DENVER (AP) _ At least 1,500 commercial elk are being destroyed in Colorado and other states to stop a fatal disease that threatens to spread to wild deer and elk.
The outbreak of chronic wasting disease was traced late last month primarily to the Elk Echo Ranch in Stoneham.
State Agriculture Department spokeswoman Linh Truong said 1,500 elk in Colorado were marked for destruction, beginning with 148 on Thursday, and the number could grow.
At least 245 elk that were shipped to 15 other states from Colorado ranches have been quarantined, and some or all of those will be destroyed, too.
``We're holding our breath to find out how far this has gone,'' said Todd Malmsbury of the Colorado Division of Wildlife.
Wildlife officials, environmentalists and hunters are worried the disease could spread to deer and elk in the wild and damage the multibillion-dollar hunting and game-watching industries.
``I cannot even imagine what it would do to the hunting industry if this disease gets out into the deer population,'' said Bob Meulengracht, field director for the Mule Deer Foundation, an organization of hunters.
Recognized in 1967, chronic wasting disease causes animals to grow thin and die. It comes from the same family as mad cow disease but is not known to be transmissible to humans.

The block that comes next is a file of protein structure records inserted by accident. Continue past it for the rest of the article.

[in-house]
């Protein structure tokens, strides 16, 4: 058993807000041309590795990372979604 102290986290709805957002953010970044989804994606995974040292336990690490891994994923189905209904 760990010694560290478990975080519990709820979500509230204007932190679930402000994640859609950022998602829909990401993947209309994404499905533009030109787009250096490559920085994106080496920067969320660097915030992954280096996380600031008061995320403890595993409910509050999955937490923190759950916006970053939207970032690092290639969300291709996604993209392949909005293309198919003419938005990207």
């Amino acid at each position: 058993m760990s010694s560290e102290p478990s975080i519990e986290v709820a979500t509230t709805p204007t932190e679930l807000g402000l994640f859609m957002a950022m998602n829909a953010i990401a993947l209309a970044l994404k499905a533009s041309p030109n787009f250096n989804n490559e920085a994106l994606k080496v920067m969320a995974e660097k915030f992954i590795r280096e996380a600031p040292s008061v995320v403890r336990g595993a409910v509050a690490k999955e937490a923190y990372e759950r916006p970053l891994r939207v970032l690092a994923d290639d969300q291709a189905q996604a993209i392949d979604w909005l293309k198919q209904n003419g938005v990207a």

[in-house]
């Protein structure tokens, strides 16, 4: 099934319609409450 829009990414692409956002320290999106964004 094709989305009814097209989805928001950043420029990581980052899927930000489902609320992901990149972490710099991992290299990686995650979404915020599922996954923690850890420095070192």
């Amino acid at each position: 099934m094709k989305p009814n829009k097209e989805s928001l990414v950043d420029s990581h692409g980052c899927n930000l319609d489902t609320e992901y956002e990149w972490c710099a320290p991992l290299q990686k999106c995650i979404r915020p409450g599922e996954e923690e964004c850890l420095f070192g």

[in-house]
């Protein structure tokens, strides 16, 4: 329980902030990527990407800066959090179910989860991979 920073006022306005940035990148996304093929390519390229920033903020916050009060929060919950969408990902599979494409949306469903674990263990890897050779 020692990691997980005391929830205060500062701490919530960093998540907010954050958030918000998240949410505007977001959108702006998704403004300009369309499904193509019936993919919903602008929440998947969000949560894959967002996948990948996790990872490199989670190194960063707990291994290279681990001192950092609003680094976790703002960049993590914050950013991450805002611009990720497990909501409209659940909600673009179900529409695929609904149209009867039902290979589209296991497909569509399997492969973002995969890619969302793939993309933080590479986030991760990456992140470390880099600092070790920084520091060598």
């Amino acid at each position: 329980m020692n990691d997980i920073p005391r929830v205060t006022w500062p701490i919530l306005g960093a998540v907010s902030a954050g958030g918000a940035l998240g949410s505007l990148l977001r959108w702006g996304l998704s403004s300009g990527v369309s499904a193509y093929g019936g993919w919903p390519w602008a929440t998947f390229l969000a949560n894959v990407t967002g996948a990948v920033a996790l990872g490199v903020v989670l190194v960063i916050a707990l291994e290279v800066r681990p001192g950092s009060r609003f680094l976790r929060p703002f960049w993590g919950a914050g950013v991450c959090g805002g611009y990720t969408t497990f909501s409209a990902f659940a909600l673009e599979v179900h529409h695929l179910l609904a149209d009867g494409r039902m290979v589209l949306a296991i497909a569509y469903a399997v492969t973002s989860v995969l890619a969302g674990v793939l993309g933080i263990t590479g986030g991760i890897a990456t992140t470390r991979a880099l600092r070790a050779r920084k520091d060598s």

There is no known cure or treatment. And the only way to determine for certain that an animal is infected is to kill it and examine its brain.
The disease exists in the wild in the United States, but only in a single swath in Colorado, Wyoming and Nebraska. Investigators believe it somehow spread from the wild to the ranch-raised animals.
Commercially raised elk are sold back and forth between ranches, which sell breeding stock, meat and antlers and, in some cases, allow hunting for a fee.
Colorado agricultural officials said elk from the Stoneham ranch have been delivered to ranches in North Dakota, South Dakota, New Mexico, Utah, Minnesota, Wisconsin, Texas, Oklahoma, Idaho, Indiana, Illinois, Kansas, Missouri, Nebraska and Pennsylvania.
Bryan Richards of the Texas Department of Parks and Wildlife said even though only one suspect elk was imported, ``we are taking this dead serious.''
Truong said the carcasses will be destroyed using burners designed for use with diseased animals. The devices blow superheated air over the carcasses.
The U.S. Agriculture Department will pay for surveillance of the disease and reimburse ranchers whose animals are destroyed.
``Now I am history,'' said Elk Echo Ranch owner Craig McConnell, who has more than 600 head. ``I've got $4 million in elk out here. I have one bull who was going to make me $70,000-$80,000 and he is going to be a toasted marshmallow in the bottom of a hole. They are going to pay me $3,000 for him.''
With the hunting season under way, officials in Colorado, Wyoming and New Mexico have asked hunters to deliver the heads of deer for testing.
In the Canadian province of Saskatchewan, nearly 7,000 elk exposed to the disease have been destroyed since 1996.
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